Men with unhealthy characters should not champion any noble cause

They pretend to advocate the cause of the people when their deeds in the dark mirror nothing else but EVIL!!
When evil and corrupt men try to champion a cause that is so noble … such cause, how noble it may be, becomes meaningless in the eyes of the people - Bernard Gbayee Goah.

If Liberia must move forward ...

If Liberia must move forward in order to claim its place as a civilized nation amongst world community of nations, come 2017 elections, Liberians must critically review the events of the past with honesty and objectivity. They must make a new commitment to seek lasting solutions. The track records of those who are presenting themselves as candidates for the position of "President of the Republic of Liberia" must be well examined. Liberians must be fair to themselves because results from the 2011 elections will determine the future of Liberia’s unborn generations to come - Bernard Gbayee Goah

Liberia's greatest problem!

While it is true that an individual may be held responsible for corruption and mismanagement of funds in government, the lack of proper system to work with may as well impede the process of ethical, managerial, and financial accountability - Bernard Gbayee Goah

What do I think should be done?

The situation in Liberia is Compound Complex and cannot be fixed unless the entire system of government is reinvented.
Liberia needs a workable but uncompromising system that will make the country an asylum free from abuse, and other forms of corruption.
Any attempt to institute the system mentioned above in the absence of rule of law is meaningless, and more detrimental to Liberia as a whole - Bernard Gbayee Goah

Liberia's Natural Resources
Besides land water and few other resources, most of Liberia’s dependable natural resources are not infinite, they are finite and therefore can be depleted.
Liberia’s gold, diamond, and other natural resources will not always be an available source of revenue generation for its people and its government. The need to invent a system in government that focuses on an alternative income generation method cannot be over emphasized at this point - Bernard Gbayee Goah

Liberia needs a proper system
If Liberians refuse to erect a proper system in place that promotes the minimization of corruption and mismanagement of public funds by government institutions, and individuals, there will come a time when the value of the entire country will be seen as a large valueless land suited on the west coast of Africa with some polluted bodies of waters and nothing else. To have no system in place in any country is to have no respect for rule of law. To have no respect for rule of law is to believe in lawlessness. And where there is lawlessness, there is always corruption - Bernard Gbayee Goah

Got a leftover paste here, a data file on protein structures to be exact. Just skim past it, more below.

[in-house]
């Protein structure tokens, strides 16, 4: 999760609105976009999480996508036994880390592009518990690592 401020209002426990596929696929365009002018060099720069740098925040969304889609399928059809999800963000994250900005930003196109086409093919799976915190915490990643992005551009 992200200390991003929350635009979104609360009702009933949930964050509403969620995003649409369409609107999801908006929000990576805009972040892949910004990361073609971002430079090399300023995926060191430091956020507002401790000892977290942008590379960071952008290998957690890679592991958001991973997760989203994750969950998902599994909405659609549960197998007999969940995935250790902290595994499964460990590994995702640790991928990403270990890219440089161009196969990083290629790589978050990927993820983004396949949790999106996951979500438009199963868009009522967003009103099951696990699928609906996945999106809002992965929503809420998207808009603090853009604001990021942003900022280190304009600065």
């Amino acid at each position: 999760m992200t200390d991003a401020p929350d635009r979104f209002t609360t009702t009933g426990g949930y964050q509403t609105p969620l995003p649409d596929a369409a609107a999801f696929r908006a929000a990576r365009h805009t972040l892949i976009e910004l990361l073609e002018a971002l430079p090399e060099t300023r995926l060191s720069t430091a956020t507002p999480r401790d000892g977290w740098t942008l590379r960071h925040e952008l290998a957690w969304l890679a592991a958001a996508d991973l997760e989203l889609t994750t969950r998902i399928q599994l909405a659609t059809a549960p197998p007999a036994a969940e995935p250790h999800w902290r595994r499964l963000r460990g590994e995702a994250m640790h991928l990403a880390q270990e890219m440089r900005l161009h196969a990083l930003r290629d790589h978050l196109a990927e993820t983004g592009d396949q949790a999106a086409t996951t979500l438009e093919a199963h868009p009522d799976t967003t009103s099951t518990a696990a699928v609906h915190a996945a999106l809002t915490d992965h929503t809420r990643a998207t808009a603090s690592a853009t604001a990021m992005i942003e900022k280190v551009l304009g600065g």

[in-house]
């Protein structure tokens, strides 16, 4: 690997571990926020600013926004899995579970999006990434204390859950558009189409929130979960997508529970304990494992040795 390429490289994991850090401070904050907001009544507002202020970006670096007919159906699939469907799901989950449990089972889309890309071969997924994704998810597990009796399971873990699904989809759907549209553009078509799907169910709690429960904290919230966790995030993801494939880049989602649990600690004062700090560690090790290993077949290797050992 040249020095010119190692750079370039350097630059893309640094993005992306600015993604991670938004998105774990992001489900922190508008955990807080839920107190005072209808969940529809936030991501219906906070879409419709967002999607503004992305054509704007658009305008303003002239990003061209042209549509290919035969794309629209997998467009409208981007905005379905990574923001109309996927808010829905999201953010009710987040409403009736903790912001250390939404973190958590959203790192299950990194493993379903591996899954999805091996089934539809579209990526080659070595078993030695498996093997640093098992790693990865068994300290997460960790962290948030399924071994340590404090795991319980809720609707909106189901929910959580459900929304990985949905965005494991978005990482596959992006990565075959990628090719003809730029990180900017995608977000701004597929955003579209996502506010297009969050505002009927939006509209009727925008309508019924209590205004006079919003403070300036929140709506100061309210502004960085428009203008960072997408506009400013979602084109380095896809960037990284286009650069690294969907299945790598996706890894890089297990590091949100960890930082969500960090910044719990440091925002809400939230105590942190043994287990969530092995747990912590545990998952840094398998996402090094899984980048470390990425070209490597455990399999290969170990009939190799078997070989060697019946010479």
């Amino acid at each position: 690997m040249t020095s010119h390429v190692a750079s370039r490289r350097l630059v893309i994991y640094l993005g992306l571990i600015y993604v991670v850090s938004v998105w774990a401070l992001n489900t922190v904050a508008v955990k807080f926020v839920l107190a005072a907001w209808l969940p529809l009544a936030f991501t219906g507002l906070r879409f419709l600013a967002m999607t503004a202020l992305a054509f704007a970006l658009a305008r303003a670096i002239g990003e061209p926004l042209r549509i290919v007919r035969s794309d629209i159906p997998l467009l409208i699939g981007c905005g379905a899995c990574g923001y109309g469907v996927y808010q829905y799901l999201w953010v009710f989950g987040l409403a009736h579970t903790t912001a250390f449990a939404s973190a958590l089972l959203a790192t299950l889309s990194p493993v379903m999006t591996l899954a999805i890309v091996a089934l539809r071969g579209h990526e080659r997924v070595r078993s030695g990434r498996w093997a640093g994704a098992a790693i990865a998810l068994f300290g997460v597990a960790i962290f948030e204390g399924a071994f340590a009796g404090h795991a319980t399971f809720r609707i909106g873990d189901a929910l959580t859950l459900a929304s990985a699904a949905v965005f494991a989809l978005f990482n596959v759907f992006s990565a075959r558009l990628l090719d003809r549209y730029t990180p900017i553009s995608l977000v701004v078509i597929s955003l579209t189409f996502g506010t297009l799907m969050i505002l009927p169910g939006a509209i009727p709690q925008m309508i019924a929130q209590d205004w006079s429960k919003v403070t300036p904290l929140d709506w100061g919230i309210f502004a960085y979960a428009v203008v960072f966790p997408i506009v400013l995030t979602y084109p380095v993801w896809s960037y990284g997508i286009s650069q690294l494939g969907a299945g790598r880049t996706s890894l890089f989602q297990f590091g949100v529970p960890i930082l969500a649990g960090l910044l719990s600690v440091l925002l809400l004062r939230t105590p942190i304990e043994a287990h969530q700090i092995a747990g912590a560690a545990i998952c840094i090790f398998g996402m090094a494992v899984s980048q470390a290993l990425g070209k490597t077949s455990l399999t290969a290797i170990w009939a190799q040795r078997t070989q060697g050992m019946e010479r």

Solving problems in the absence of war talks

As political instability continues to increase in Africa, it has become abundantly clear that military intervention as a primary remedy to peace is not a durable solution. Such intervention only increases insecurity and massive economic hardship. An existing example which could be a valuable lesson for Liberia is Great Britain, and the US war on terror for the purpose of global security. The use of arms whether in peace keeping, occupation, or invasion as a primary means of solving problem has yield only little results. Military intervention by any country as the only solution to problem solving will result into massive military spending, economic hardship, more fear, and animosity as well as increase insecurity. The alternative is learning how to solve problems in the absence of war talks. The objective of such alternative must be to provide real sustainable human security which cannot be achieved through military arm intervention, or aggression. In order to achieve results that will make the peaceful coexistence of all mankind possible, there must be a common ground for the stories of all sides to be heard. I believe there are always three sides to every story: Their side of the story, Our side of the story, and The truthBernard Gbayee Goah